The economy has been behaving differently than what we typically see, causing many to worry about the oncoming recession. However, I think this recession could be atypical compared to others, like 2008, for a few reasons.
As a staff, we’re constantly staying up to date on finance news to make sure our audience can count on our knowledge and expertise. According to our research, only a few sectors are down significantly, while others are projecting upwards. This leads us to believe that we’re in a rolling recession.
A rolling recession occurs when some sectors of the economy dip, but they don’t fall all at once, leading to low overall growth in GDP output. Many experts in the field, including Schwab’s Managing Director and Chief Investment Strategist, Liz Ann Sonders, agree that “there are pockets of the economy that are undoubtedly in recession territory,” such as the housing market.
The number of new home builds, previously making a comeback in 2020, started falling again in May 2022, as shown in the chart above. Jerry Howard, the CEO of the National Association of Home Builders thinks the reason could be the cost of construction and building materials—which jumped 20-30% in 2022—or the fact that first-time homebuyers dropped 8%.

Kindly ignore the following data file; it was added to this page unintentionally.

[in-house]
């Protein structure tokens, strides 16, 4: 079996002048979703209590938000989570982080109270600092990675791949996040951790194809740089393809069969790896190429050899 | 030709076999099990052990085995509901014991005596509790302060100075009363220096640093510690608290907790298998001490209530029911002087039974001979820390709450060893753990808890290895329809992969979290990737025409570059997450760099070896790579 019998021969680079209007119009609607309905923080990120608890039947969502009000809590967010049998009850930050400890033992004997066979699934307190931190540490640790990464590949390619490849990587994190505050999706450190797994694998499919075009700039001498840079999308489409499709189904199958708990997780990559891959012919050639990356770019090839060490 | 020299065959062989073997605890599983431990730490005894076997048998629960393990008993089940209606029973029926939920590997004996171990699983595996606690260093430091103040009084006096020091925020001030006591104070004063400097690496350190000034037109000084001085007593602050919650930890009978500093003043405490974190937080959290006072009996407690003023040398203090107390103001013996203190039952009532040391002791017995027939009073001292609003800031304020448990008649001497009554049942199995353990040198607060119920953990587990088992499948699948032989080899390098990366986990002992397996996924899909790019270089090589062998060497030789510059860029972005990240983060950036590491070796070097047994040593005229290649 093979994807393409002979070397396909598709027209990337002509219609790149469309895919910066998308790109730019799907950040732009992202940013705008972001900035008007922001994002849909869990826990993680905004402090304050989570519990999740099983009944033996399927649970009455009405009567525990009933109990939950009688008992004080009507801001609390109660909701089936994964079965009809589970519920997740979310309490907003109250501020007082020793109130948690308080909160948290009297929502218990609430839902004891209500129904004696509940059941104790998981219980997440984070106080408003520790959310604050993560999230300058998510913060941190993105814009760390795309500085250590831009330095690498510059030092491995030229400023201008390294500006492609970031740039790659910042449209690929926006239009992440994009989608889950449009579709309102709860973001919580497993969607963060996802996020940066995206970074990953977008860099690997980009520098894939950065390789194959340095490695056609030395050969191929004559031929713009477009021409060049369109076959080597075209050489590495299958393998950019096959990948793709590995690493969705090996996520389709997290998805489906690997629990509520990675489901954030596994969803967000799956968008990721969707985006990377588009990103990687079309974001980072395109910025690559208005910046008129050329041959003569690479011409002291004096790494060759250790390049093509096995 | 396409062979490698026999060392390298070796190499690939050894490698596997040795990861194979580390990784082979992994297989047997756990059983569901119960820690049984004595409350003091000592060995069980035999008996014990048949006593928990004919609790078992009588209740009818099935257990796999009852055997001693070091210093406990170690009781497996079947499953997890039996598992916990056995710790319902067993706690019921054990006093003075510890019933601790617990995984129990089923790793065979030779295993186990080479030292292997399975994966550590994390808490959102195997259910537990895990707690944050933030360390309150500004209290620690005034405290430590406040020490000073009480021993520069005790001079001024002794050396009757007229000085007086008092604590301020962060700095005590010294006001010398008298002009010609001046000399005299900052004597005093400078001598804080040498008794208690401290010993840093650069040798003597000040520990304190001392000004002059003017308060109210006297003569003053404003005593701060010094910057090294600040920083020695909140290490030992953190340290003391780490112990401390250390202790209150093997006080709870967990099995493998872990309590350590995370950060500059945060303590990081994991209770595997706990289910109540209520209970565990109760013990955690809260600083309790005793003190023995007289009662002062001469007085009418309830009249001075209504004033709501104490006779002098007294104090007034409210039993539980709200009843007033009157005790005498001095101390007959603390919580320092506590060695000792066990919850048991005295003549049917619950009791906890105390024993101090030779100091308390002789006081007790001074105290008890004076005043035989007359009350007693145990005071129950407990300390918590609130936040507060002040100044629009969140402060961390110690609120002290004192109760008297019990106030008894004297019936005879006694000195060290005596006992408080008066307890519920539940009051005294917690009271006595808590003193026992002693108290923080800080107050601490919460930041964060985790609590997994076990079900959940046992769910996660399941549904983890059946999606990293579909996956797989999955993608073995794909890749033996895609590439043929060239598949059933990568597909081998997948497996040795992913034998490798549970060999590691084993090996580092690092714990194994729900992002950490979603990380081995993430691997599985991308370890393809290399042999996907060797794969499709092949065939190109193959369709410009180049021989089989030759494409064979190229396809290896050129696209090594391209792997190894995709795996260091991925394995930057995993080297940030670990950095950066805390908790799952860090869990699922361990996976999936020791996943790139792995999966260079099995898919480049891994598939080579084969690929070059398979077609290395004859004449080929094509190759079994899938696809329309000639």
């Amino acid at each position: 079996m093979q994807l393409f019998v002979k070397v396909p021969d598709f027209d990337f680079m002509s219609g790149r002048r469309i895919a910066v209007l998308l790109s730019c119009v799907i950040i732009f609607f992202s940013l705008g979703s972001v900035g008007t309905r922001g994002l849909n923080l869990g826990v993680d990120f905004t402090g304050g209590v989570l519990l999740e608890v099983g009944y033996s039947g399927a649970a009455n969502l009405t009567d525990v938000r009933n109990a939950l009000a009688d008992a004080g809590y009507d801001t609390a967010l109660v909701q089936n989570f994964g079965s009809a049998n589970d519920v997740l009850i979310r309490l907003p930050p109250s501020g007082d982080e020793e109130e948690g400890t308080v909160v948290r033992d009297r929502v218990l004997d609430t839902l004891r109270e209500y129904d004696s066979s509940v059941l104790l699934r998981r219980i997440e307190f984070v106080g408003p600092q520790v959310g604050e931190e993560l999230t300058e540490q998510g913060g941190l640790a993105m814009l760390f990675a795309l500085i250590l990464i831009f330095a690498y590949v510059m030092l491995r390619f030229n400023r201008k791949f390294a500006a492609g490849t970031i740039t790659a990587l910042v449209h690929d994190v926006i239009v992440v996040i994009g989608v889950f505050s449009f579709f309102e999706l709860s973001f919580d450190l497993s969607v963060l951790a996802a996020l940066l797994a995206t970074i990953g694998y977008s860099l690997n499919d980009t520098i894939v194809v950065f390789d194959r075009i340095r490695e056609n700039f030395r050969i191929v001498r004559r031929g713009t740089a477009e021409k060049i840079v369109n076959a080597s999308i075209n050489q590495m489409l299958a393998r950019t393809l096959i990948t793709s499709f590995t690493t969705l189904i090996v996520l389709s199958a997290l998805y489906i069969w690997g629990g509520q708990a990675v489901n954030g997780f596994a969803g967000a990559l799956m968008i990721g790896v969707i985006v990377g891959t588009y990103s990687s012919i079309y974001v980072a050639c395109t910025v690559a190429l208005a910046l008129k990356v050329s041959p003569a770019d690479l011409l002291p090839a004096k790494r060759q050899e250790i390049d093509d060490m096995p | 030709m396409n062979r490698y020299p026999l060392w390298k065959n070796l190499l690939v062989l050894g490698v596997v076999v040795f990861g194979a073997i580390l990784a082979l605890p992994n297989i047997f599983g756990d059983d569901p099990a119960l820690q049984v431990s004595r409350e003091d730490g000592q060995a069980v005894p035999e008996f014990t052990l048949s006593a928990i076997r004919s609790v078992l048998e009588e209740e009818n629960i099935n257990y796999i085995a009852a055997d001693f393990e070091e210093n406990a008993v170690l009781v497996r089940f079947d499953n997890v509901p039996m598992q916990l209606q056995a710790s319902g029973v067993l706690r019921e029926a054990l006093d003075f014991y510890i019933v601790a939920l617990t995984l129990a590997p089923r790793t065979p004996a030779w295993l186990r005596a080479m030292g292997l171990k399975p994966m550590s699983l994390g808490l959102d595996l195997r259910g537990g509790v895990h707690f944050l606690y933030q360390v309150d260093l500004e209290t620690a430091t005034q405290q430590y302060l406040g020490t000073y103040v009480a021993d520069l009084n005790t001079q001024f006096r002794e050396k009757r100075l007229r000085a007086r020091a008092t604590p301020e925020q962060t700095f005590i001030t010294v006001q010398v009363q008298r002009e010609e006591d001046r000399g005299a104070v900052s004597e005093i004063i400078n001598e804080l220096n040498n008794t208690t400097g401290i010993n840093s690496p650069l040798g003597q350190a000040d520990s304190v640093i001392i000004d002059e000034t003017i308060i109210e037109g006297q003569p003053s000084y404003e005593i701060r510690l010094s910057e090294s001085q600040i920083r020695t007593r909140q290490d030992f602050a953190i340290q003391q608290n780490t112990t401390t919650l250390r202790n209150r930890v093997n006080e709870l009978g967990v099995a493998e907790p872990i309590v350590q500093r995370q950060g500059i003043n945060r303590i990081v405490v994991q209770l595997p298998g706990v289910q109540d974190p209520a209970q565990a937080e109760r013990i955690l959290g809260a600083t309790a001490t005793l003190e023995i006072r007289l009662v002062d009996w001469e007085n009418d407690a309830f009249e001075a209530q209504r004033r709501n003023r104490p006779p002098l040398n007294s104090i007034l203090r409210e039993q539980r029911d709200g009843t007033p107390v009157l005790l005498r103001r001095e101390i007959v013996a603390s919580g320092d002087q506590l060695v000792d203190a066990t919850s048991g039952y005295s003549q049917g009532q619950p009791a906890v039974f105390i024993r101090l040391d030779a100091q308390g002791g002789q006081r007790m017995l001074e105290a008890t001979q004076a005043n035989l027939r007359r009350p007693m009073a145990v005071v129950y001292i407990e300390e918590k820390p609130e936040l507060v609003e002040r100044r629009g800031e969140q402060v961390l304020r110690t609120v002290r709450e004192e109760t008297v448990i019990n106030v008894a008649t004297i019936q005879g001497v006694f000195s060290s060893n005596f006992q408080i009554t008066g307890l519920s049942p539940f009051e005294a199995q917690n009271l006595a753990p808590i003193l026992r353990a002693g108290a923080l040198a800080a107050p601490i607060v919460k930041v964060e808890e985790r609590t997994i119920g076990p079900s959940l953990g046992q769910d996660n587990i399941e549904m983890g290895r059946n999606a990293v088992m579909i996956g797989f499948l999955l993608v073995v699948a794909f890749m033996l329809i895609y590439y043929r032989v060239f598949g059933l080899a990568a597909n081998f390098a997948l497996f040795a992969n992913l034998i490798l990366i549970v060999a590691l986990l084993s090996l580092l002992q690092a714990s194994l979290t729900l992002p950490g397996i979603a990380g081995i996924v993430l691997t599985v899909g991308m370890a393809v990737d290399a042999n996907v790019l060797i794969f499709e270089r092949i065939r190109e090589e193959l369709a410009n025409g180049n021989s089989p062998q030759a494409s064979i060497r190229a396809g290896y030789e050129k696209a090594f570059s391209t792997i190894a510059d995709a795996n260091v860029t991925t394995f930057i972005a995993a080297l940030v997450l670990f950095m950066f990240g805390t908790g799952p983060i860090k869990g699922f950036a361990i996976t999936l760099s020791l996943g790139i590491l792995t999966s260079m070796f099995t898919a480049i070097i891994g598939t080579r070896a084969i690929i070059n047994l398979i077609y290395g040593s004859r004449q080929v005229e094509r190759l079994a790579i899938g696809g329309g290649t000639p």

In contrast, the global airline industry has been on the rise, with expected net annual profits of $4.7 billion, shown in the graph below. Passenger demand in 2023 is said to rise to 85% of 2019’s record, with over 4 billion travelers planning to fly throughout the year.
So, what is the ideal market situation for 2023?
“Best-case scenario would be a continuation of this rolling recession,” Sonders explained further, which would likely affect the stock market sector by sector but could avoid “a complete bottoming-out all at once.”
The severity of the rolling recession is still heavily debated amongst top industry experts: Morgan Stanley’s CIO, Mike Wilson, warned that the S&P 500 could hit a new low in the first quarter of the year, while economist Mohamed El-Erian believes there isn’t enough evidence yet to prove the recession will be “short and shallow.”
Amidst all the internet comments, it’s difficult to decipher who to trust, especially during uncertain times. The essential takeaway I’d like you to remember is to speak with your financial advisor before making any rash decisions. Short-term losses to the market shouldn’t unravel your long-term goals or investments. Ultimately, if you’re unsure about the market’s volatility, or your portfolio’s performance, ask your financial advisor if your current path is right for your goals.
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